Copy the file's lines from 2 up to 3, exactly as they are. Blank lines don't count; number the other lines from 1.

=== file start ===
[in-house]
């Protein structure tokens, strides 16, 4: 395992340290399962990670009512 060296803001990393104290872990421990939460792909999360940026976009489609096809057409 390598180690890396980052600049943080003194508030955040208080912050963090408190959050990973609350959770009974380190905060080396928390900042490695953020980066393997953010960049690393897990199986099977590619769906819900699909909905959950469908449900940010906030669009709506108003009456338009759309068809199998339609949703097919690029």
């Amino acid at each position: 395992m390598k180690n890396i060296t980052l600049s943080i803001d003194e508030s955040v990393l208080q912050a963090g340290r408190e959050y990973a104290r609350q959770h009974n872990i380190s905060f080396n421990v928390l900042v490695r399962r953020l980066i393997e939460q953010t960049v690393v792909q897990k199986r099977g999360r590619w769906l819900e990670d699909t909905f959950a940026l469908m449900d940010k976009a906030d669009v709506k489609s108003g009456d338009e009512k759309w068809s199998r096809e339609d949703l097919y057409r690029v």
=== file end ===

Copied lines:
């Protein structure tokens, strides 16, 4: 395992340290399962990670009512 060296803001990393104290872990421990939460792909999360940026976009489609096809057409 390598180690890396980052600049943080003194508030955040208080912050963090408190959050990973609350959770009974380190905060080396928390900042490695953020980066393997953010960049690393897990199986099977590619769906819900699909909905959950469908449900940010906030669009709506108003009456338009759309068809199998339609949703097919690029």
């Amino acid at each position: 395992m390598k180690n890396i060296t980052l600049s943080i803001d003194e508030s955040v990393l208080q912050a963090g340290r408190e959050y990973a104290r609350q959770h009974n872990i380190s905060f080396n421990v928390l900042v490695r399962r953020l980066i393997e939460q953010t960049v690393v792909q897990k199986r099977g999360r590619w769906l819900e990670d699909t909905f959950a940026l469908m449900d940010k976009a906030d669009v709506k489609s108003g009456d338009e009512k759309w068809s199998r096809e339609d949703l097919y057409r690029v």